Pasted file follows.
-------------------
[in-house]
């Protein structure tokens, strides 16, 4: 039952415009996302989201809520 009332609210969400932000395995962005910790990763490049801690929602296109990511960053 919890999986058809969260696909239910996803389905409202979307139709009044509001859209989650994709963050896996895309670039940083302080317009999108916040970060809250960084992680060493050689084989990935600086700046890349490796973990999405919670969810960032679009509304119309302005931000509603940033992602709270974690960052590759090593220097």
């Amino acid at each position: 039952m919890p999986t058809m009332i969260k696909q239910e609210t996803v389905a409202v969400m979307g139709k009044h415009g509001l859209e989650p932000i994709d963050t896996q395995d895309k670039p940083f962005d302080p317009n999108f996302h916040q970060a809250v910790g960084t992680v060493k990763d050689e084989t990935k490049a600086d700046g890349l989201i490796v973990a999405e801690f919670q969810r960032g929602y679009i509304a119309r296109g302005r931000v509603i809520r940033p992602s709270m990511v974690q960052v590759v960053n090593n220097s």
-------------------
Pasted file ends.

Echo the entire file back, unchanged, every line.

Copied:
[in-house]
């Protein structure tokens, strides 16, 4: 039952415009996302989201809520 009332609210969400932000395995962005910790990763490049801690929602296109990511960053 919890999986058809969260696909239910996803389905409202979307139709009044509001859209989650994709963050896996895309670039940083302080317009999108916040970060809250960084992680060493050689084989990935600086700046890349490796973990999405919670969810960032679009509304119309302005931000509603940033992602709270974690960052590759090593220097």
């Amino acid at each position: 039952m919890p999986t058809m009332i969260k696909q239910e609210t996803v389905a409202v969400m979307g139709k009044h415009g509001l859209e989650p932000i994709d963050t896996q395995d895309k670039p940083f962005d302080p317009n999108f996302h916040q970060a809250v910790g960084t992680v060493k990763d050689e084989t990935k490049a600086d700046g890349l989201i490796v973990a999405e801690f919670q969810r960032g929602y679009i509304a119309r296109g302005r931000v509603i809520r940033p992602s709270m990511v974690q960052v590759v960053n090593n220097s």